It is important to develop a routine when reading an ECG; one is suggested below.



(1) Calculate the heart rate.
 
  • Count the number of complexes over 6s and multiply by 10.
  • Count both the P rate and the QRS rate if these differ.
  • Remember to note the paper speed before marking a 6-s period.
(2) Analyse the rhythm.
 
  • Note whether all complexes are complete, i.e. there is a P wave for every QRS and vice versa.
  • If there are QRS complexes without an associated P wave, are the QRS
  • complexes:
    • normal or abnormal in shape (bizarre, prolonged, inverted);
    • early (premature) or very late (escapes). If early, they occur before the next QRS complex is due and therefore have a shorter R-R interval than normal complexes. If late, they occur well after a QRS was due.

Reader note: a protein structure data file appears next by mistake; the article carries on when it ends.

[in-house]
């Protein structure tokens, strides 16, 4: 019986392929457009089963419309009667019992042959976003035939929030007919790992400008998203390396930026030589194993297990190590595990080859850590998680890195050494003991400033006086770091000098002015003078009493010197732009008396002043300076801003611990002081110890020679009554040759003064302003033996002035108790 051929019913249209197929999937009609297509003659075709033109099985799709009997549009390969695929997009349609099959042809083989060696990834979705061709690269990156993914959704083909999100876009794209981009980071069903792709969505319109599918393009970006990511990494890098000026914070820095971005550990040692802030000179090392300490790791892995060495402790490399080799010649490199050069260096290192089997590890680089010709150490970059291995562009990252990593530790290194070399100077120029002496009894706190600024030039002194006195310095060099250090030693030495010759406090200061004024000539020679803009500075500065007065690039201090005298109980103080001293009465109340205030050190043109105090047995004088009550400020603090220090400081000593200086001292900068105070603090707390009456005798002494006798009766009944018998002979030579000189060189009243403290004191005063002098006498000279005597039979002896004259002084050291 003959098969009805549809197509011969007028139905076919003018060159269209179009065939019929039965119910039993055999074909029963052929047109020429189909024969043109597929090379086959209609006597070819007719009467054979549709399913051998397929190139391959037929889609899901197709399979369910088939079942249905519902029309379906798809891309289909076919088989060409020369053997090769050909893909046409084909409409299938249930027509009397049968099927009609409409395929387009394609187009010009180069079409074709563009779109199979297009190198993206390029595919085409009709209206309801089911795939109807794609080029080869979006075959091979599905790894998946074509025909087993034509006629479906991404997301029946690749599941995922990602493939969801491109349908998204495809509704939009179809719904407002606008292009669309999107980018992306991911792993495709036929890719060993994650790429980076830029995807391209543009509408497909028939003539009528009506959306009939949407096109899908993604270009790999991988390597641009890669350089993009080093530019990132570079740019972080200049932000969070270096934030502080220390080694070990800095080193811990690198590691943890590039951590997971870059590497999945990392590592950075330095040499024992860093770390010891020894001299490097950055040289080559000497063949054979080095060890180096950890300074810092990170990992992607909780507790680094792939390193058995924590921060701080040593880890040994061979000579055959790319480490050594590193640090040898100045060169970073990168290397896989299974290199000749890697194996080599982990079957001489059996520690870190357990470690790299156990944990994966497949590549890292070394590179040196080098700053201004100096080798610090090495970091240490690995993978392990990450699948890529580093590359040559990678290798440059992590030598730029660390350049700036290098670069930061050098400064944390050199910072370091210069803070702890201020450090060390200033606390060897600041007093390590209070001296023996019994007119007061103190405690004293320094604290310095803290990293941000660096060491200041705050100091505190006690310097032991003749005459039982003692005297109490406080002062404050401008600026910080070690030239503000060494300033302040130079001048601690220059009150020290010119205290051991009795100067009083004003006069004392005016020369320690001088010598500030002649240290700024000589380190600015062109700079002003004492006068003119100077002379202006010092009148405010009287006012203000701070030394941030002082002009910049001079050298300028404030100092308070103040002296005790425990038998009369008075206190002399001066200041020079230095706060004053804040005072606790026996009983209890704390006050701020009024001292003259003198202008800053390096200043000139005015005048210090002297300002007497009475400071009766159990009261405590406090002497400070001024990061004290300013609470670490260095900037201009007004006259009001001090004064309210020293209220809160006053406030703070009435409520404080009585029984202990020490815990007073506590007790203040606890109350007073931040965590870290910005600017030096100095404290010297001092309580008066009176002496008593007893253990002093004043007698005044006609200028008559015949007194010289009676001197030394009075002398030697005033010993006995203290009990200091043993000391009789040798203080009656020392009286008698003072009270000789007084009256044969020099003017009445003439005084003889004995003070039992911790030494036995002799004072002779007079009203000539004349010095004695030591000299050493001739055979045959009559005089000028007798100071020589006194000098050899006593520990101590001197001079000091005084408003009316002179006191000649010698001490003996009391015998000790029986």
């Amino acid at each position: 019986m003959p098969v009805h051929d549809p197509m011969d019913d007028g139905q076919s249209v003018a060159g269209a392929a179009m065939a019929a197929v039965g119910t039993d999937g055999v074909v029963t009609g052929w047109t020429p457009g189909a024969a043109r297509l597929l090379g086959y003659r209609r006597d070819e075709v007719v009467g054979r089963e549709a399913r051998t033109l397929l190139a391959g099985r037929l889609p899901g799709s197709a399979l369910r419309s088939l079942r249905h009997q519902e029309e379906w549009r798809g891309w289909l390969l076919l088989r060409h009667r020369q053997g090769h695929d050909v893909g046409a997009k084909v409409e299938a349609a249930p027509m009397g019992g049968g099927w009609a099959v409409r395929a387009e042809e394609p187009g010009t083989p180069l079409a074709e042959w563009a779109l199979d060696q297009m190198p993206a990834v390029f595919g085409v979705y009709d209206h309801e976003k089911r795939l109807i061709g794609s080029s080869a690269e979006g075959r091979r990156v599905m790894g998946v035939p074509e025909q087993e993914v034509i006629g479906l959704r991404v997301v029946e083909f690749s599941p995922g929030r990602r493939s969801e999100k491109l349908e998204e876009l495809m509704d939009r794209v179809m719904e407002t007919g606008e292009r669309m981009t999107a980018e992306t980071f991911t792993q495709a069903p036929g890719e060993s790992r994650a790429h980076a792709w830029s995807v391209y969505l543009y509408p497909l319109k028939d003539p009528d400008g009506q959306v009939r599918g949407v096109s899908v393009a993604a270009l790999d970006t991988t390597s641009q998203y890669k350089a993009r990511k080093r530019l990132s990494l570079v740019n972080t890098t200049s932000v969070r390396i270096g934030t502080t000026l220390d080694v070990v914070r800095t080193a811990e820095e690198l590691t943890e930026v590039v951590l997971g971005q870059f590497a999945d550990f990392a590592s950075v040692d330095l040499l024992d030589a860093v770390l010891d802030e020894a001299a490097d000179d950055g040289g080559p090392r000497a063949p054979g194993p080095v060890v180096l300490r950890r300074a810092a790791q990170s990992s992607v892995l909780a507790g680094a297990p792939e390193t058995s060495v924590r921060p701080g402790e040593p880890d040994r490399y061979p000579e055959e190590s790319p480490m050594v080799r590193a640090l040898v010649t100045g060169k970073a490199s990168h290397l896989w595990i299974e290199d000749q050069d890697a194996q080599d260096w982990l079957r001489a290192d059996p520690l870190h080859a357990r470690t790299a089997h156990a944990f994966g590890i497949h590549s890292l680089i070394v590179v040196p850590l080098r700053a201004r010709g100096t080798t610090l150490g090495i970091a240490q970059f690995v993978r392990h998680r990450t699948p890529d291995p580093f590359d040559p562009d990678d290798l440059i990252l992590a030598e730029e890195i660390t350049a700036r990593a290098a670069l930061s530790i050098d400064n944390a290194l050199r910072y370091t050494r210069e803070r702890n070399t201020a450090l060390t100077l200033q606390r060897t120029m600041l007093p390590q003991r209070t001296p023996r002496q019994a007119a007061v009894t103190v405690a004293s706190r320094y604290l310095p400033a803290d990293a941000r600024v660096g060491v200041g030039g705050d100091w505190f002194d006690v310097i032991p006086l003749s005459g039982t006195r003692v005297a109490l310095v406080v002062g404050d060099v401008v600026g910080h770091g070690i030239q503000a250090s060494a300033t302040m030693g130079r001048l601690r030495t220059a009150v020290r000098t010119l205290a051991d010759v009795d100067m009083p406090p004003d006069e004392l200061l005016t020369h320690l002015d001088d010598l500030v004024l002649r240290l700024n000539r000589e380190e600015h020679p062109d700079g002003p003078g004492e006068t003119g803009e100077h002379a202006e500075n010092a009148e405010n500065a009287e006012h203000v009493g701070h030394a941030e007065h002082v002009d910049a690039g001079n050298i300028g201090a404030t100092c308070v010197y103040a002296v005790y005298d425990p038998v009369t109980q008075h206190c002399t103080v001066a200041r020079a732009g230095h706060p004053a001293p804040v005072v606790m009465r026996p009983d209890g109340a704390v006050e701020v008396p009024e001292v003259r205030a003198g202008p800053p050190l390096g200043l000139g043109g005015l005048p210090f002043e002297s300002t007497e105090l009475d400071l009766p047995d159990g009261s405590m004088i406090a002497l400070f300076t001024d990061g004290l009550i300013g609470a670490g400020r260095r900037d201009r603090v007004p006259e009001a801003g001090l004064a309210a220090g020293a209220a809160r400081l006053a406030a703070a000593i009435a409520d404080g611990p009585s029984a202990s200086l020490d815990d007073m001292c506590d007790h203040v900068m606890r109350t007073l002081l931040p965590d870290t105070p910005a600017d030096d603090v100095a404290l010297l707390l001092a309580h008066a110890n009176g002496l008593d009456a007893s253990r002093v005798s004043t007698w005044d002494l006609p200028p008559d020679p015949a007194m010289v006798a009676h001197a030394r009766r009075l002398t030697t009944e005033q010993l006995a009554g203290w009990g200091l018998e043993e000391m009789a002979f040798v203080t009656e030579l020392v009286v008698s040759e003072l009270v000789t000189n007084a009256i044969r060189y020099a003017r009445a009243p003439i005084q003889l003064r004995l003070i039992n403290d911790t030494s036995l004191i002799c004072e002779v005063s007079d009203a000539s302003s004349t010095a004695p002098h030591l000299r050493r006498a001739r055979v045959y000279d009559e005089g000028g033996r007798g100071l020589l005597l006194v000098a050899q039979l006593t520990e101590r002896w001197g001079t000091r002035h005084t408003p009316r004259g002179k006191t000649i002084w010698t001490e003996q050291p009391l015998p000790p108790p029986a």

(3) Measure the complex amplitudes and intervals (Fig. 3.5 ).
(4) Mean electrical axis (MEA).
 
  • This is of debatable value in animals, as the vector in the frontal plane is not always representative of the true direction of the vector in three dimensions.
  • MEA is mainly used to assist in the assessment of ventricular enlargement and in the recognition
  • of intraventricular conduction defects.



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